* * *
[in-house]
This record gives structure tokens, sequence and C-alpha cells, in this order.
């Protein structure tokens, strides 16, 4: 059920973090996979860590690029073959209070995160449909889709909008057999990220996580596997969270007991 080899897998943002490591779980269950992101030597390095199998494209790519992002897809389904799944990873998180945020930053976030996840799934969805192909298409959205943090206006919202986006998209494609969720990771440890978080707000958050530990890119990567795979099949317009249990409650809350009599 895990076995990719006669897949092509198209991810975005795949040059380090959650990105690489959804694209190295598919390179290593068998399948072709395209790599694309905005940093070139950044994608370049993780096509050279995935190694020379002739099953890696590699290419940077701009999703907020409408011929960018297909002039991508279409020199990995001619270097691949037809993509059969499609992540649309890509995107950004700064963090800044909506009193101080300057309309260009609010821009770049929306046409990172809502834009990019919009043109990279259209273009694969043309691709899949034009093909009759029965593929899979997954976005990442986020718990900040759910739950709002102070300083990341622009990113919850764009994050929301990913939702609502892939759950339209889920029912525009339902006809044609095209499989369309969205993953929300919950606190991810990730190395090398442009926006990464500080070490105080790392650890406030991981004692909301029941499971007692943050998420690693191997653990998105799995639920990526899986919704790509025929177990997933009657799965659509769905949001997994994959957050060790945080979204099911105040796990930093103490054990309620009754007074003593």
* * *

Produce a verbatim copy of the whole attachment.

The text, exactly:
[in-house]
This record gives structure tokens, sequence and C-alpha cells, in this order.
């Protein structure tokens, strides 16, 4: 059920973090996979860590690029073959209070995160449909889709909008057999990220996580596997969270007991 080899897998943002490591779980269950992101030597390095199998494209790519992002897809389904799944990873998180945020930053976030996840799934969805192909298409959205943090206006919202986006998209494609969720990771440890978080707000958050530990890119990567795979099949317009249990409650809350009599 895990076995990719006669897949092509198209991810975005795949040059380090959650990105690489959804694209190295598919390179290593068998399948072709395209790599694309905005940093070139950044994608370049993780096509050279995935190694020379002739099953890696590699290419940077701009999703907020409408011929960018297909002039991508279409020199990995001619270097691949037809993509059969499609992540649309890509995107950004700064963090800044909506009193101080300057309309260009609010821009770049929306046409990172809502834009990019919009043109990279259209273009694969043309691709899949034009093909009759029965593929899979997954976005990442986020718990900040759910739950709002102070300083990341622009990113919850764009994050929301990913939702609502892939759950339209889920029912525009339902006809044609095209499989369309969205993953929300919950606190991810990730190395090398442009926006990464500080070490105080790392650890406030991981004692909301029941499971007692943050998420690693191997653990998105799995639920990526899986919704790509025929177990997933009657799965659509769905949001997994994959957050060790945080979204099911105040796990930093103490054990309620009754007074003593």